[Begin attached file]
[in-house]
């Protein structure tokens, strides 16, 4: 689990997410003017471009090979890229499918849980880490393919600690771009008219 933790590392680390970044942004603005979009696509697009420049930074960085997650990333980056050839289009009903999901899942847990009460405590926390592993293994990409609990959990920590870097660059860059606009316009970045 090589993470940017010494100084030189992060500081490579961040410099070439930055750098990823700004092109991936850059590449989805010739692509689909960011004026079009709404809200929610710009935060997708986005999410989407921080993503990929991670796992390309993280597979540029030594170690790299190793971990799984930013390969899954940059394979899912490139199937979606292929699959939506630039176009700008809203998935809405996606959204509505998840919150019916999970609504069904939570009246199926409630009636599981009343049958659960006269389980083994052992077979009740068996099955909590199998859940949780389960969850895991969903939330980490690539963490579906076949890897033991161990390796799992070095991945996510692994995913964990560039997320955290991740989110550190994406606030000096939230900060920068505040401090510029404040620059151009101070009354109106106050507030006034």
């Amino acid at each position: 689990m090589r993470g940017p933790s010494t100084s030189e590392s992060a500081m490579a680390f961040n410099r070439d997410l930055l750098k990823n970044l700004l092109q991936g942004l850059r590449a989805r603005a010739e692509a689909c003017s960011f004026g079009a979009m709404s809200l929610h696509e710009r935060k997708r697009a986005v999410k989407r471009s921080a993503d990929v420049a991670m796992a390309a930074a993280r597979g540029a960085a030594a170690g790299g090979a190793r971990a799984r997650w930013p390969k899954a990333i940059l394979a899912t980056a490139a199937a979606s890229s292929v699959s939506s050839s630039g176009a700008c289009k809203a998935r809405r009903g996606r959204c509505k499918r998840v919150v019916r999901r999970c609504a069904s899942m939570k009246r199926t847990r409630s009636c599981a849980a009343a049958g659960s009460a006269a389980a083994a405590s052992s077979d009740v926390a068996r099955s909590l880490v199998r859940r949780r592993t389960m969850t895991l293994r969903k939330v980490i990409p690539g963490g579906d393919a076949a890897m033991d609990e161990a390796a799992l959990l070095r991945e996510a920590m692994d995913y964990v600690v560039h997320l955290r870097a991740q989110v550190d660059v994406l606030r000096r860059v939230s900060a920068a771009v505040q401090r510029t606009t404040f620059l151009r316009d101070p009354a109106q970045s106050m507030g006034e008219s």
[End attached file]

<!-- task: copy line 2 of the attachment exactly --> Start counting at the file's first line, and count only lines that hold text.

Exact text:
């Protein structure tokens, strides 16, 4: 689990997410003017471009090979890229499918849980880490393919600690771009008219 933790590392680390970044942004603005979009696509697009420049930074960085997650990333980056050839289009009903999901899942847990009460405590926390592993293994990409609990959990920590870097660059860059606009316009970045 090589993470940017010494100084030189992060500081490579961040410099070439930055750098990823700004092109991936850059590449989805010739692509689909960011004026079009709404809200929610710009935060997708986005999410989407921080993503990929991670796992390309993280597979540029030594170690790299190793971990799984930013390969899954940059394979899912490139199937979606292929699959939506630039176009700008809203998935809405996606959204509505998840919150019916999970609504069904939570009246199926409630009636599981009343049958659960006269389980083994052992077979009740068996099955909590199998859940949780389960969850895991969903939330980490690539963490579906076949890897033991161990390796799992070095991945996510692994995913964990560039997320955290991740989110550190994406606030000096939230900060920068505040401090510029404040620059151009101070009354109106106050507030006034």